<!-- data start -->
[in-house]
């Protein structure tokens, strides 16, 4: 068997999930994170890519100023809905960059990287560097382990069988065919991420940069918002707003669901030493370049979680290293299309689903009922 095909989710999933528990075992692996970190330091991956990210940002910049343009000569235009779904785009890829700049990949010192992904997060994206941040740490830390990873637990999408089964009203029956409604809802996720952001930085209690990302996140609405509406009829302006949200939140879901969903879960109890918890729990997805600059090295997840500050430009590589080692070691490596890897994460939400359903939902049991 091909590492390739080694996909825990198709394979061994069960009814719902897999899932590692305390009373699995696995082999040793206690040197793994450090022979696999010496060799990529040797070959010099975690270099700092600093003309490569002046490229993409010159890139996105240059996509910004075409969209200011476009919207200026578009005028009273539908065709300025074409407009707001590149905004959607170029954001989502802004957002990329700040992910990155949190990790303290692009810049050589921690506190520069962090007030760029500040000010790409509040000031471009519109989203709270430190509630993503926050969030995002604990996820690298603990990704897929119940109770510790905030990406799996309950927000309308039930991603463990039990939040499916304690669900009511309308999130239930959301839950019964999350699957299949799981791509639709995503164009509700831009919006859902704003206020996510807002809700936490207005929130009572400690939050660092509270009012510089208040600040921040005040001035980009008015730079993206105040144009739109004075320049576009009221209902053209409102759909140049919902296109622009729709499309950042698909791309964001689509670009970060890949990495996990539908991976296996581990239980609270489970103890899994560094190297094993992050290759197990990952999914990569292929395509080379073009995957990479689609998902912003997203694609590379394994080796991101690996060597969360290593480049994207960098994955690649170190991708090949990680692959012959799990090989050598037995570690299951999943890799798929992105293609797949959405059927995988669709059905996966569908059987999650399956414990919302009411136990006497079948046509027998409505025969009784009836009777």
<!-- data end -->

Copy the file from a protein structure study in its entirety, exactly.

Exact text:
[in-house]
């Protein structure tokens, strides 16, 4: 068997999930994170890519100023809905960059990287560097382990069988065919991420940069918002707003669901030493370049979680290293299309689903009922 095909989710999933528990075992692996970190330091991956990210940002910049343009000569235009779904785009890829700049990949010192992904997060994206941040740490830390990873637990999408089964009203029956409604809802996720952001930085209690990302996140609405509406009829302006949200939140879901969903879960109890918890729990997805600059090295997840500050430009590589080692070691490596890897994460939400359903939902049991 091909590492390739080694996909825990198709394979061994069960009814719902897999899932590692305390009373699995696995082999040793206690040197793994450090022979696999010496060799990529040797070959010099975690270099700092600093003309490569002046490229993409010159890139996105240059996509910004075409969209200011476009919207200026578009005028009273539908065709300025074409407009707001590149905004959607170029954001989502802004957002990329700040992910990155949190990790303290692009810049050589921690506190520069962090007030760029500040000010790409509040000031471009519109989203709270430190509630993503926050969030995002604990996820690298603990990704897929119940109770510790905030990406799996309950927000309308039930991603463990039990939040499916304690669900009511309308999130239930959301839950019964999350699957299949799981791509639709995503164009509700831009919006859902704003206020996510807002809700936490207005929130009572400690939050660092509270009012510089208040600040921040005040001035980009008015730079993206105040144009739109004075320049576009009221209902053209409102759909140049919902296109622009729709499309950042698909791309964001689509670009970060890949990495996990539908991976296996581990239980609270489970103890899994560094190297094993992050290759197990990952999914990569292929395509080379073009995957990479689609998902912003997203694609590379394994080796991101690996060597969360290593480049994207960098994955690649170190991708090949990680692959012959799990090989050598037995570690299951999943890799798929992105293609797949959405059927995988669709059905996966569908059987999650399956414990919302009411136990006497079948046509027998409505025969009784009836009777």